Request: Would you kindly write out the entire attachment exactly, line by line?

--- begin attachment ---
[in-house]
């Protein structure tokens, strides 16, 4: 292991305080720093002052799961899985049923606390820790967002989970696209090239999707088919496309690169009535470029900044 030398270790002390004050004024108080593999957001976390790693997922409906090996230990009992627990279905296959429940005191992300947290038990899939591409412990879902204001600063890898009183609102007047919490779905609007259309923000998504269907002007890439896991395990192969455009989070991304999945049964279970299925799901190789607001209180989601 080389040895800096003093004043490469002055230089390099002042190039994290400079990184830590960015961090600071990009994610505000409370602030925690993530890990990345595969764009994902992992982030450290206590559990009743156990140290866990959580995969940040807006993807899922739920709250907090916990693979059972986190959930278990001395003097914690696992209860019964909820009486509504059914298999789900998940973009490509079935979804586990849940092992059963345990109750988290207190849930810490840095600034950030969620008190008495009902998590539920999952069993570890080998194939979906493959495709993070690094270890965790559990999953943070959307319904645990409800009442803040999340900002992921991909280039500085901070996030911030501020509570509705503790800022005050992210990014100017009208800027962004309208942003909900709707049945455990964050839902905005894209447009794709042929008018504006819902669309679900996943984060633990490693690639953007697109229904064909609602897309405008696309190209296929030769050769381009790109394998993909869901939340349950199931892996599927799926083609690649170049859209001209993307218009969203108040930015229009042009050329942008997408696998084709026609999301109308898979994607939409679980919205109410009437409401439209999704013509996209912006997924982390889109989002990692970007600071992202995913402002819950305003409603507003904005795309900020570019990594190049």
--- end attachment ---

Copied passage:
[in-house]
């Protein structure tokens, strides 16, 4: 292991305080720093002052799961899985049923606390820790967002989970696209090239999707088919496309690169009535470029900044 030398270790002390004050004024108080593999957001976390790693997922409906090996230990009992627990279905296959429940005191992300947290038990899939591409412990879902204001600063890898009183609102007047919490779905609007259309923000998504269907002007890439896991395990192969455009989070991304999945049964279970299925799901190789607001209180989601 080389040895800096003093004043490469002055230089390099002042190039994290400079990184830590960015961090600071990009994610505000409370602030925690993530890990990345595969764009994902992992982030450290206590559990009743156990140290866990959580995969940040807006993807899922739920709250907090916990693979059972986190959930278990001395003097914690696992209860019964909820009486509504059914298999789900998940973009490509079935979804586990849940092992059963345990109750988290207190849930810490840095600034950030969620008190008495009902998590539920999952069993570890080998194939979906493959495709993070690094270890965790559990999953943070959307319904645990409800009442803040999340900002992921991909280039500085901070996030911030501020509570509705503790800022005050992210990014100017009208800027962004309208942003909900709707049945455990964050839902905005894209447009794709042929008018504006819902669309679900996943984060633990490693690639953007697109229904064909609602897309405008696309190209296929030769050769381009790109394998993909869901939340349950199931892996599927799926083609690649170049859209001209993307218009969203108040930015229009042009050329942008997408696998084709026609999301109308898979994607939409679980919205109410009437409401439209999704013509996209912006997924982390889109989002990692970007600071992202995913402002819950305003409603507003904005795309900020570019990594190049």